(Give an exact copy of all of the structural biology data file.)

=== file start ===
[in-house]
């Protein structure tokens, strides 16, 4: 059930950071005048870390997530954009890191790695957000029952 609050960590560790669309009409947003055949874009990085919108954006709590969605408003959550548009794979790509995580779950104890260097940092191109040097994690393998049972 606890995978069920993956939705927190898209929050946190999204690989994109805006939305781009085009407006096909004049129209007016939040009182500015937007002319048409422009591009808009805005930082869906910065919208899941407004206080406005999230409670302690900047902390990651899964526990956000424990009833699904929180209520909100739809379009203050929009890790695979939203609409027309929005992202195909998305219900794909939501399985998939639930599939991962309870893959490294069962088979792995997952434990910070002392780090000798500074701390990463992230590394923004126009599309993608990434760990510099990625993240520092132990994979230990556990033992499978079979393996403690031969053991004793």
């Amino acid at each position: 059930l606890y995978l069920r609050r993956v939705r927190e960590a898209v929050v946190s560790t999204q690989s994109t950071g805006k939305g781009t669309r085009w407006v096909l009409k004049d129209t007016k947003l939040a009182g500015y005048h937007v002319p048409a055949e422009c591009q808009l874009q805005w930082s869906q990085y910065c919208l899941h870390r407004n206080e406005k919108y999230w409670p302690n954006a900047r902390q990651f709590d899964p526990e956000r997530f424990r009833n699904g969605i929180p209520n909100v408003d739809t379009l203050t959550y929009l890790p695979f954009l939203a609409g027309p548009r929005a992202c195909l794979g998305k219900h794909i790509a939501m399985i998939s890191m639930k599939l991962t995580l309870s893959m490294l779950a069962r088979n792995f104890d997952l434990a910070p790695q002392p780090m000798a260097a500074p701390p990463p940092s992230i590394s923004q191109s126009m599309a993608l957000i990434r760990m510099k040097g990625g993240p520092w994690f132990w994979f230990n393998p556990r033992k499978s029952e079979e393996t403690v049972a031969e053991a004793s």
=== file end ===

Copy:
[in-house]
């Protein structure tokens, strides 16, 4: 059930950071005048870390997530954009890191790695957000029952 609050960590560790669309009409947003055949874009990085919108954006709590969605408003959550548009794979790509995580779950104890260097940092191109040097994690393998049972 606890995978069920993956939705927190898209929050946190999204690989994109805006939305781009085009407006096909004049129209007016939040009182500015937007002319048409422009591009808009805005930082869906910065919208899941407004206080406005999230409670302690900047902390990651899964526990956000424990009833699904929180209520909100739809379009203050929009890790695979939203609409027309929005992202195909998305219900794909939501399985998939639930599939991962309870893959490294069962088979792995997952434990910070002392780090000798500074701390990463992230590394923004126009599309993608990434760990510099990625993240520092132990994979230990556990033992499978079979393996403690031969053991004793």
């Amino acid at each position: 059930l606890y995978l069920r609050r993956v939705r927190e960590a898209v929050v946190s560790t999204q690989s994109t950071g805006k939305g781009t669309r085009w407006v096909l009409k004049d129209t007016k947003l939040a009182g500015y005048h937007v002319p048409a055949e422009c591009q808009l874009q805005w930082s869906q990085y910065c919208l899941h870390r407004n206080e406005k919108y999230w409670p302690n954006a900047r902390q990651f709590d899964p526990e956000r997530f424990r009833n699904g969605i929180p209520n909100v408003d739809t379009l203050t959550y929009l890790p695979f954009l939203a609409g027309p548009r929005a992202c195909l794979g998305k219900h794909i790509a939501m399985i998939s890191m639930k599939l991962t995580l309870s893959m490294l779950a069962r088979n792995f104890d997952l434990a910070p790695q002392p780090m000798a260097a500074p701390p990463p940092s992230i590394s923004q191109s126009m599309a993608l957000i990434r760990m510099k040097g990625g993240p520092w994690f132990w994979f230990n393998p556990r033992k499978s029952e079979e393996t403690v049972a031969e053991a004793s």